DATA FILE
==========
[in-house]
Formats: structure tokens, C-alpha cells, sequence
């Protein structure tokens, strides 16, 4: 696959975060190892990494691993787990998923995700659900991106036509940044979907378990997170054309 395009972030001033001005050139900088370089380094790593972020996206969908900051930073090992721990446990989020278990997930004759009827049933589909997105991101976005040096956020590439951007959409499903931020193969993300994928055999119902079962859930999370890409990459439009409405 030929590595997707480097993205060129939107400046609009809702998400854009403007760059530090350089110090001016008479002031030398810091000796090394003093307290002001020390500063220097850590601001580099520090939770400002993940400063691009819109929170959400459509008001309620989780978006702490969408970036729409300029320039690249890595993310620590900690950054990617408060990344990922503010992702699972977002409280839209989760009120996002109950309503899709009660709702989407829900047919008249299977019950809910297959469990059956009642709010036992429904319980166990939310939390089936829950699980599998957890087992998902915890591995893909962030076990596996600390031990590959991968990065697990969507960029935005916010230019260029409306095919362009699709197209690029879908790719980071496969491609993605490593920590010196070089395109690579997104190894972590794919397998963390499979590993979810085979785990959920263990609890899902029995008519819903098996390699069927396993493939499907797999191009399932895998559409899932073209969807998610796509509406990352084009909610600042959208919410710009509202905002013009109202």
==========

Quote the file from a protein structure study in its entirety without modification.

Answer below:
[in-house]
Formats: structure tokens, C-alpha cells, sequence
């Protein structure tokens, strides 16, 4: 696959975060190892990494691993787990998923995700659900991106036509940044979907378990997170054309 395009972030001033001005050139900088370089380094790593972020996206969908900051930073090992721990446990989020278990997930004759009827049933589909997105991101976005040096956020590439951007959409499903931020193969993300994928055999119902079962859930999370890409990459439009409405 030929590595997707480097993205060129939107400046609009809702998400854009403007760059530090350089110090001016008479002031030398810091000796090394003093307290002001020390500063220097850590601001580099520090939770400002993940400063691009819109929170959400459509008001309620989780978006702490969408970036729409300029320039690249890595993310620590900690950054990617408060990344990922503010992702699972977002409280839209989760009120996002109950309503899709009660709702989407829900047919008249299977019950809910297959469990059956009642709010036992429904319980166990939310939390089936829950699980599998957890087992998902915890591995893909962030076990596996600390031990590959991968990065697990969507960029935005916010230019260029409306095919362009699709197209690029879908790719980071496969491609993605490593920590010196070089395109690579997104190894972590794919397998963390499979590993979810085979785990959920263990609890899902029995008519819903098996390699069927396993493939499907797999191009399932895998559409899932073209969807998610796509509406990352084009909610600042959208919410710009509202905002013009109202």